The breakage of the pre war tape is caused by the damage done by the friction necessary for the tape to participate in the shutter speed process. The fraying of the post war nylon tape is caused by the lower curtain sliding down on the top side of the tape when the shutter is released. The fraying interferes with the lower shutter curtain when it descends and can cause problems with the faster shutter speeds. It can also cause problems with the curtains not lining up precisely when the shutter closes.
A pre-war camera in original condition with bad tapes is very common. About 10% of the post war cameras have nylon tapes that are excessively frayed.
When the Russians seized the Contax II and III camera design at the end of World War II they produced a small number of cameras using German parts seized from the Jena works. But the original silk tape ran out and it had been made for Zeiss in Japan and the manufacturer had been destroyed. The Russians changed the tape to be made of nylon. But this tape is much thicker than the original silk tape and so the design of the Kiev shutter was changed to accommodate this tape. The shutter springs were made of thicker diameter wire and are stronger. The parts of the shutter through which the tape passes have been made larger. The Russian tape will not work and may cause irreparable damage if it is used in a Contax camera. The Contaflex TLR and the Contax 1 cameras are particularly liable to irrepairable damage if the wrong tape is used in them.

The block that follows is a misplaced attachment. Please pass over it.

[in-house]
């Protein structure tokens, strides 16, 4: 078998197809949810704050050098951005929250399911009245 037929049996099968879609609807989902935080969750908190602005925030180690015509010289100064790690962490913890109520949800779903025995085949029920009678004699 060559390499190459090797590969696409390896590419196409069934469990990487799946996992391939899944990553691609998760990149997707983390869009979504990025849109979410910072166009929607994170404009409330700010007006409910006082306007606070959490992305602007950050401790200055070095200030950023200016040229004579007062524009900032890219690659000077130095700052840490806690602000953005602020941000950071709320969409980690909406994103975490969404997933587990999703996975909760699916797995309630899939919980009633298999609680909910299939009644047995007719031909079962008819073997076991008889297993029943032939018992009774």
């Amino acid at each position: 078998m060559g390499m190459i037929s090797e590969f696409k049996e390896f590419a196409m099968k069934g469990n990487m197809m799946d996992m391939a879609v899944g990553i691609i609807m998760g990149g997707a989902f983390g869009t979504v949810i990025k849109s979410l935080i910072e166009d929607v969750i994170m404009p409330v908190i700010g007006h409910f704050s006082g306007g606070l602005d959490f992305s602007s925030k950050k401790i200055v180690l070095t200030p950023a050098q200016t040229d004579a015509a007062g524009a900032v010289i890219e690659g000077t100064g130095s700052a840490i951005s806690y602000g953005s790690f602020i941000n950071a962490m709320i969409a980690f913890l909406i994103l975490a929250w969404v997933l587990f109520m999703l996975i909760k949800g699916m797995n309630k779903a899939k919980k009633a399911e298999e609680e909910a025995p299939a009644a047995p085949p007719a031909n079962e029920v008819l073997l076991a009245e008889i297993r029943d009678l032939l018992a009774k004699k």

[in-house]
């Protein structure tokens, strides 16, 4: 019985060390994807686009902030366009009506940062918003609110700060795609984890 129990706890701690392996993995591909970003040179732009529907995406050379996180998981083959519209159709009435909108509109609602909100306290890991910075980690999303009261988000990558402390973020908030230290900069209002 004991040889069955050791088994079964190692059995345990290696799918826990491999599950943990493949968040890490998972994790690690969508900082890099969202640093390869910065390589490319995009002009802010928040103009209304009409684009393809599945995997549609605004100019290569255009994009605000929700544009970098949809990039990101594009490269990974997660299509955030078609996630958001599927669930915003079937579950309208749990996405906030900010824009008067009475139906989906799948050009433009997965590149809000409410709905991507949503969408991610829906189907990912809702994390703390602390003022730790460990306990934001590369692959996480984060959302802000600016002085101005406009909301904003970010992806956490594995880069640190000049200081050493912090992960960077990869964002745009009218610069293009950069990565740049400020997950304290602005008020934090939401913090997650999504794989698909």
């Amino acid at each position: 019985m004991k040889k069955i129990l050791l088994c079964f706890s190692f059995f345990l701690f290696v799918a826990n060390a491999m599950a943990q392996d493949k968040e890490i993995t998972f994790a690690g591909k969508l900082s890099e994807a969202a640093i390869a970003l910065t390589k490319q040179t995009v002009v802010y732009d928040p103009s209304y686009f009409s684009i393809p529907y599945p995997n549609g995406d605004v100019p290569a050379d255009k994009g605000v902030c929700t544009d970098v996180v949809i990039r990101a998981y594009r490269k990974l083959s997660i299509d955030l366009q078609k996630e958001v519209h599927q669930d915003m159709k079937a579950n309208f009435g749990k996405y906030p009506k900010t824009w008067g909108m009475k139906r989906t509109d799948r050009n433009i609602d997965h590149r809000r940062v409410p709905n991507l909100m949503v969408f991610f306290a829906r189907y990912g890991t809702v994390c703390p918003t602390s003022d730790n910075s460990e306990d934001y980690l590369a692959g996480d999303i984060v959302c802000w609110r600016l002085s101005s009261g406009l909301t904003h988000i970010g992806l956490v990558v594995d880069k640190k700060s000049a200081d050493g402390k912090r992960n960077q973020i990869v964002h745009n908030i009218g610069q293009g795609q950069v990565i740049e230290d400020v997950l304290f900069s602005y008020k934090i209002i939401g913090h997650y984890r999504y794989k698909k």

The reason the Contaflex TLR and the Contax 1 are very sensitive to the tape used in them is due to the fragility of the shutter curtain latching mechanism used only in these two models. These two cameras use thin steel friction pincers located in the upper lip of the bottom curtain. If the shutter springs are overly tightened the upper curtain lip can hit these grippers on their edge and bend them. The grippers are riveted permanently to the edge of the curtain so repairs are always risky and difficult. If thick Russian tape is put into a Contaflex TLR or Contax I the shutter will have so much extra friction due to the excessive thickness of the tape that the springs will have to be tightened to the point where latching pincer damage is a sure thing.